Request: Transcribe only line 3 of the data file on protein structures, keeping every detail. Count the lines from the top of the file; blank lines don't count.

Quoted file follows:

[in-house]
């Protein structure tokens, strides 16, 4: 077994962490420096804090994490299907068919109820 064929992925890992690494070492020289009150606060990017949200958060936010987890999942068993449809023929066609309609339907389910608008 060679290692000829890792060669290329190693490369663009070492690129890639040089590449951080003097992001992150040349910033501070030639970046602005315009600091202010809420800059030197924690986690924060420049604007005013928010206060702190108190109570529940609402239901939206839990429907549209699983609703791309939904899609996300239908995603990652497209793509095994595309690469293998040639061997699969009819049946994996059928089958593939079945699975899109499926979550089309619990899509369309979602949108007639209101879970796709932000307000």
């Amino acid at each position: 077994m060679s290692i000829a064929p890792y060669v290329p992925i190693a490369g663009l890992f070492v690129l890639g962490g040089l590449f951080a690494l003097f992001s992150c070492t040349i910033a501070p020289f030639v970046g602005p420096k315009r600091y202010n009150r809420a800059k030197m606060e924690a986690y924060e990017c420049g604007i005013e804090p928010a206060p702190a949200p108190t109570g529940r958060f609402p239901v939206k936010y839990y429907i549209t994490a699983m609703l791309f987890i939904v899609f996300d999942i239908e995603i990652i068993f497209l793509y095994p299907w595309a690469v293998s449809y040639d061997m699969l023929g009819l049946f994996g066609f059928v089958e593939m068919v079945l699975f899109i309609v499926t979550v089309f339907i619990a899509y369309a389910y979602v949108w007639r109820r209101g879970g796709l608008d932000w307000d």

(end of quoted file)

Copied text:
């Amino acid at each position: 077994m060679s290692i000829a064929p890792y060669v290329p992925i190693a490369g663009l890992f070492v690129l890639g962490g040089l590449f951080a690494l003097f992001s992150c070492t040349i910033a501070p020289f030639v970046g602005p420096k315009r600091y202010n009150r809420a800059k030197m606060e924690a986690y924060e990017c420049g604007i005013e804090p928010a206060p702190a949200p108190t109570g529940r958060f609402p239901v939206k936010y839990y429907i549209t994490a699983m609703l791309f987890i939904v899609f996300d999942i239908e995603i990652i068993f497209l793509y095994p299907w595309a690469v293998s449809y040639d061997m699969l023929g009819l049946f994996g066609f059928v089958e593939m068919v079945l699975f899109i309609v499926t979550v089309f339907i619990a899509y369309a389910y979602v949108w007639r109820r209101g879970g796709l608008d932000w307000d």